Lipids and lipoproteins metabolism

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Lipids and lipoproteins metabolism. Outline. 1. Introduction 2. Digestion and absorption in GI 3. Formation and secretion of lipoproteins (chylomicron) by enterocytes 4. Blood circulation and targeting of dietary lipids and lipoproteins 5. Destination of fatty acids in tissues - PowerPoint PPT Presentation

Transcript of Lipids and lipoproteins metabolism

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  • Lipids and lipoproteins metabolism*

  • Outline1. Introduction2. Digestion and absorption in GI3. Formation and secretion of lipoproteins (chylomicron) by enterocytes4. Blood circulation and targeting of dietary lipids and lipoproteins5. Destination of fatty acids in tissues6. Lipid transport in fed state7. Lipid transport in fasted state8. Oxidation of fatty acids


  • 1. Importance of lipids and lipoproteinsHeterogeneous group of water insoluble organic moleculesMajor source of energy (9Kc/1gr)Storage of energy (TAG in adipose tissue)Amphipatic barriers (PL, FC)Regulatory or coenzyme role (vitamins)Control of bodys homeostasis (steroid hormones, PG)Consequences of imbalance in lipids and lipoproteins metabolism:AtherosclerosisObesityDiabetes


  • 1. Importance of lipids and lipoproteins*AtherosclerosisObesity

  • Lipid metabolism2. Digestion and absorption of Dietary fatsinGI*

  • 2.1. Dietary fats contentsTriacylglycerol (TAG)Over 93% of the fat that is consumed in the diet is in the form of triglycerides (TG) or TAGCholesterol (FC, CE)Phospholipids (PL)Free fatty acids (FFA)*

  • 2.2. Dietary sources of LipidsAnimal Sources

    Vegetable Sources


  • *General schematic

  • 2.3. Digestion of dietary fatsDigestion in stomachLingual lipase -----acid stableGastric lipase -----acid stableThese enzymes are most effective for short and medium chain fatty acidsMilk, egg yolk and fats containing short chain fatty acids are suitable substrates for its actionPlay important role in lipid digestion in neonates*

  • 2.4.Digestion in small intestine*

  • 2.5. Bile SaltsBile salts are synthesized in the liver and stored in the gallbladder They are derivatives of cholesterolBile salts help in the emulsification of fatsBile salts help in combination of lipase with two molecules of a small protein called as Colipase. This combination enhances the lipase activity*

  • 2.6. Pancreatic enzymes in degradation of dietary lipidsPancreatic Lipase (along with colipase)Degradation of TAGCholesteryl estraseDegradation of cholesteryl estersPhospholipase A2 and lysophospholipase- Degradation of Phospholipids*

  • 2.6. Pancreatic enzyme*PLase A2

  • 2.7. Controlof lipid digestionCholecystokininSecretinBicarbonate


  • 2.8. Disorders1. Lithiasis 2. Cystic fibrosis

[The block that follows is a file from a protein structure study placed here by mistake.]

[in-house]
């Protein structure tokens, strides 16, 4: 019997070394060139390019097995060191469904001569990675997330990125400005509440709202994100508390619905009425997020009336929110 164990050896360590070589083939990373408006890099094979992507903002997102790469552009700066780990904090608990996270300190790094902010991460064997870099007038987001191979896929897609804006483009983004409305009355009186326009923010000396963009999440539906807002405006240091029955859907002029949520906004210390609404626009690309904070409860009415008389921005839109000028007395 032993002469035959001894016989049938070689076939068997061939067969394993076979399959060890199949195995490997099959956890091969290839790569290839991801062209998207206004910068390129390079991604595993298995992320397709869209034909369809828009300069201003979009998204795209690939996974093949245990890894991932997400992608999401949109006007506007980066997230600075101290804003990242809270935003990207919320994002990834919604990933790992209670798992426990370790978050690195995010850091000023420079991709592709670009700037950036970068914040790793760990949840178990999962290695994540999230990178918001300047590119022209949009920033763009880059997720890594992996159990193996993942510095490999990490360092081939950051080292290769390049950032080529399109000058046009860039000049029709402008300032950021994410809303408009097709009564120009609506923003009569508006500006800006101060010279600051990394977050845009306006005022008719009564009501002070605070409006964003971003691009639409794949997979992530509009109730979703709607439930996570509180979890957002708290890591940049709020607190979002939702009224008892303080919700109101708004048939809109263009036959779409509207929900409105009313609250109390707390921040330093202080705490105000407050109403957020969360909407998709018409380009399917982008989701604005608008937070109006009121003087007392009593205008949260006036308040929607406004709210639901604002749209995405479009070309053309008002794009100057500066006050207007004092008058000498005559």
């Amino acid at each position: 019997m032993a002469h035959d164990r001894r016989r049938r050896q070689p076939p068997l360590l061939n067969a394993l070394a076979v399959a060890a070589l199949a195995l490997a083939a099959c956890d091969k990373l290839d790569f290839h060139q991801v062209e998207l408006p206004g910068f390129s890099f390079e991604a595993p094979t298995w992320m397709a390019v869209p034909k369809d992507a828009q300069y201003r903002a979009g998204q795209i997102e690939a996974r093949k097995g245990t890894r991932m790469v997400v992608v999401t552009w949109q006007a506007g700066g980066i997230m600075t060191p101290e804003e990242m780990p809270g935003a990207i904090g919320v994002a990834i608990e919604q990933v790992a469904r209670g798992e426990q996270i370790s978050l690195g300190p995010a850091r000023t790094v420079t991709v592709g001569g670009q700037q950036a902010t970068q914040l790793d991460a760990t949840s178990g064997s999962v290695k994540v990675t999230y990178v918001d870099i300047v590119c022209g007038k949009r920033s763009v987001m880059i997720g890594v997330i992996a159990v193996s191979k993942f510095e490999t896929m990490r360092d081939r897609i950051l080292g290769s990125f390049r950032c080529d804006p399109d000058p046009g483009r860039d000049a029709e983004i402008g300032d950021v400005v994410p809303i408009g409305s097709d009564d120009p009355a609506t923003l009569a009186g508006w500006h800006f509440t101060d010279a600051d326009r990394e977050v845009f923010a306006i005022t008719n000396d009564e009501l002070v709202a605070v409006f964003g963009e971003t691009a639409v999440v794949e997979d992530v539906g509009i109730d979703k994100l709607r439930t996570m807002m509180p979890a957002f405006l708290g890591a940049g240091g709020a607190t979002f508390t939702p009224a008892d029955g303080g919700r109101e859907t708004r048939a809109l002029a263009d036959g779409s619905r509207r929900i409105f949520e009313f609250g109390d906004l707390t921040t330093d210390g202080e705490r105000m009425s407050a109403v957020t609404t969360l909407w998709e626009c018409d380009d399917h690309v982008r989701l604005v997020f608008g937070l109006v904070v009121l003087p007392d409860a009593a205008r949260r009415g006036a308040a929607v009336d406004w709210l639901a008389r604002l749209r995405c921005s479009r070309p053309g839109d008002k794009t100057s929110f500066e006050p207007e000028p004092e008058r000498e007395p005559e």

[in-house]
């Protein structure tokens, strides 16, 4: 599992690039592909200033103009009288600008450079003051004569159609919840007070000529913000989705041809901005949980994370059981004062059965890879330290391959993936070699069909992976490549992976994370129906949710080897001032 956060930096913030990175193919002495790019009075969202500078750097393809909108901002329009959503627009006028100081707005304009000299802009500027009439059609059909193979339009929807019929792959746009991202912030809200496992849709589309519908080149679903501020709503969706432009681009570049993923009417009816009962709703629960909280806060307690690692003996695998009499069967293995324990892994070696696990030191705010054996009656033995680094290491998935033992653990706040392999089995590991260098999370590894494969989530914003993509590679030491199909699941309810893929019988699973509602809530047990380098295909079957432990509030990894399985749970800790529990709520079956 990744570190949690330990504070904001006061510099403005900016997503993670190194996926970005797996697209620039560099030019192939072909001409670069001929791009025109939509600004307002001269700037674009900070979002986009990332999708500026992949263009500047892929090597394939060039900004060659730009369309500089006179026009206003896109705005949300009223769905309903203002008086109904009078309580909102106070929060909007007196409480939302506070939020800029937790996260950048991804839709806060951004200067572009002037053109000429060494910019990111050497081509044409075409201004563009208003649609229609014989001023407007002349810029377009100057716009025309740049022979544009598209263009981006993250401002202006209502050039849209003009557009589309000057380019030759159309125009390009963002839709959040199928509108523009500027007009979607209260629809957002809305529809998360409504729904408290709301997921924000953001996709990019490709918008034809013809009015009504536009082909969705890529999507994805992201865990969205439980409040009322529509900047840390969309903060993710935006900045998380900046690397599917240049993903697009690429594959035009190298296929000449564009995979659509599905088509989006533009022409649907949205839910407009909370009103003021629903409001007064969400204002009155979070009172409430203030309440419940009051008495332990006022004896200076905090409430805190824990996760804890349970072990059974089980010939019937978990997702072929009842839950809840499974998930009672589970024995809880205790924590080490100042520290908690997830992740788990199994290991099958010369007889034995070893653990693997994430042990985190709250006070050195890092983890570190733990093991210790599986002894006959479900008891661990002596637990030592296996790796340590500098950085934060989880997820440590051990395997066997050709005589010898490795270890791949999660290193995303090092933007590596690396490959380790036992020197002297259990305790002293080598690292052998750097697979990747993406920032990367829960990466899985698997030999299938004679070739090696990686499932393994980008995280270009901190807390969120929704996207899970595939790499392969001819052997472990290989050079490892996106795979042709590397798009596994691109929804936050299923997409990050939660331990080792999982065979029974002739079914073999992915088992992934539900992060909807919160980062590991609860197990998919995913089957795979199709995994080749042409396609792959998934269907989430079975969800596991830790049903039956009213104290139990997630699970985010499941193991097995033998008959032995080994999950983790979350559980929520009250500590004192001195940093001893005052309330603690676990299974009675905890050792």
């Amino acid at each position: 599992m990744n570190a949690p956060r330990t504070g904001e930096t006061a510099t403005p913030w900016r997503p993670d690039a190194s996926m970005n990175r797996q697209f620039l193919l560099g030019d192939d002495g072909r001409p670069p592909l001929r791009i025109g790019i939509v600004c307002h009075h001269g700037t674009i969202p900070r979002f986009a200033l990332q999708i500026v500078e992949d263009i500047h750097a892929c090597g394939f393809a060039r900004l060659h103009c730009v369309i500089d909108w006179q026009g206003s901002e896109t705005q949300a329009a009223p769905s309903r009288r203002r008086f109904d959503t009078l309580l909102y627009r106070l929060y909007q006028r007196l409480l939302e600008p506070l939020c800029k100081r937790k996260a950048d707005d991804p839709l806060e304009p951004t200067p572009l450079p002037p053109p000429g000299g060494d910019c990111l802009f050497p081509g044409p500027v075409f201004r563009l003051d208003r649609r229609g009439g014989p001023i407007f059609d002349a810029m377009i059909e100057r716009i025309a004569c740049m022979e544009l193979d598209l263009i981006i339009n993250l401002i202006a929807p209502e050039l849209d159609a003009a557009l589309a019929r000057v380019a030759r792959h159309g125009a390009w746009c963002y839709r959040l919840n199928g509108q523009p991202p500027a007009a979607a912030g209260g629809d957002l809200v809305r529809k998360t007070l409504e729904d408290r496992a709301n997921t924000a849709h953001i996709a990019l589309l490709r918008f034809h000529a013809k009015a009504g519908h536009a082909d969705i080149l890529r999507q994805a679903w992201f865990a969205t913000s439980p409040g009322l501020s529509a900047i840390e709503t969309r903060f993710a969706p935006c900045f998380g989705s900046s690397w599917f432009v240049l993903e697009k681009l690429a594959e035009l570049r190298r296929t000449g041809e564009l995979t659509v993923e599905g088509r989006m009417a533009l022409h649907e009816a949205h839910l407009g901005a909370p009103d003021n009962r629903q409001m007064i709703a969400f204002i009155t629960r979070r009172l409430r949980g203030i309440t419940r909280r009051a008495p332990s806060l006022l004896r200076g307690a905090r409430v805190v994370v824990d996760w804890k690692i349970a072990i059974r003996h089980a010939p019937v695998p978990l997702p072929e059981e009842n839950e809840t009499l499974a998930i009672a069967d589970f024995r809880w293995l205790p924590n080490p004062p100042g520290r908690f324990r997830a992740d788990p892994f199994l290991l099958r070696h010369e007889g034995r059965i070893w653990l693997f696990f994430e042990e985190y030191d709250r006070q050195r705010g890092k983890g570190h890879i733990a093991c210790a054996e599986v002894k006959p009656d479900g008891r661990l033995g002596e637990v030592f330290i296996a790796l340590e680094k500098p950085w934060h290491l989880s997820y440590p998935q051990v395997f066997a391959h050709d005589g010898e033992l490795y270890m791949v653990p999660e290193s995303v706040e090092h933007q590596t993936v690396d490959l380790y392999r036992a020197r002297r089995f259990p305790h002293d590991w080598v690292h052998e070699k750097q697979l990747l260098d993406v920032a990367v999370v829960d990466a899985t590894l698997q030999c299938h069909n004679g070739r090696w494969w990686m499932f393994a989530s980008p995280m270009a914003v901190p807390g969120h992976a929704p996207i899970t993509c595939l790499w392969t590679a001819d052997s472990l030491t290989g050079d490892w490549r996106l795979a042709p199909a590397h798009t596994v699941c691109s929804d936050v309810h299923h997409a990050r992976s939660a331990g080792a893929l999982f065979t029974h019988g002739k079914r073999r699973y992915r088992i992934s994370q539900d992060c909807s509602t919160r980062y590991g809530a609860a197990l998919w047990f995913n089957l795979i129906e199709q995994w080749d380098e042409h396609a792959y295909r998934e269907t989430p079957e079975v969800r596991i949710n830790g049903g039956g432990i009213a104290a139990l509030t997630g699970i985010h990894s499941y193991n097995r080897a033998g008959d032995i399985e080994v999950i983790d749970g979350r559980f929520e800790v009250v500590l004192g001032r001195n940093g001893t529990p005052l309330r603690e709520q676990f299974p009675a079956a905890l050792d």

• 2.8. Disorders: Lipid MalabsorptionSteatorrhea: increased lipid and fat soluble vitamin excretion in feces.Possible causes of steatorrehea

    * Colipase deficiency

  • 3. Absorption and secretion of lipids by enterocytes*TAG: triacylglycerolDAG: diacylglycerolMAG: monoacylglycerolFA: fatty acidCL: cholesterolBS: bile saltLPA: lysophosphatidateCE: cholestryl esterACAT: acyl-CoA cholesterol acyl transferaseCM: chylomicronMTP: microsomal TAG transfer proteinAGPAT: 1-acylglycerol-3-phosphate-O-acyltransferase

  • 3. Secretion of lipids from enterocytesAfter a lipid rich meal, lymph is called chyle


  • 4. Blood circulation and targeting of dietary lipids and lipoproteins*

  • 4. Blood circulation and targeting of lipids and lipoproteins*

  • 4.1. ApoC-II, lipoprotein lipase (LPL) , deficiency and heparan sulfate*GlycerolChylomicron remnantLPLHDLLiver(exogenous)Clearing factor

  • 6. Destination of fatty acids in tissuesMuscle tissue and liver: Catabolism (oxidation)The end product of FAs catabolism (acetyl-CoA):as fuels for energy production (TCA)as substrates for cholesterol and ketone body synthesisAdipose tissue: Storage (TAG)*

  • 7. Lipids and lipopoteins transport in fed state*FAs

    TAGsFAs energy Chylomicron (TAGendo) and VLDL (TAGexo) Acetyl-CoA FAs TAGBlood streamMuscle Adipose tissueliverSmall intestineChylomicronVLDL

  • * 8. Lipids and lipopoteins transport in long fasted stateFAs+Glycerol

    TAGsFAs(+ketone bodies) energy FAs-albumin glycerol FAs


    Ketone bodiesBlood streamMuscle Adipose tissueliverGlucose GlycerolKetone bodies



    ketone bodies Brain

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  • Pathway for catabolism of saturated fatty acids at the carbon atom with successive removal of two carbon atoms as acetyl CoASite: Cytosol (activation)MitochondriaMembrane transportMatrix ( oxidation)


  • 9.1.1. Activation and transport of fatty acids into mitochondria*Acyl CoA synthase

  • 9.1.1. Entry of short and medium chain FA into mitochondriaCarnitine and CAT system not required for fatty acids shorter than 12 carbon length.

    They are activated to their CoA form inside mitochondrial matrix.


  • Carnitine deficienciesPrimary causes:Carnitine acyl transferase-I (CAT-I) deficiency: mainly affects liverCarnitine acyl transferase-II (CAT-II) deficiency: mainly affects skeletal and cardiac muscles.Secondary causes :liver diseases: decreased endogenous synthesis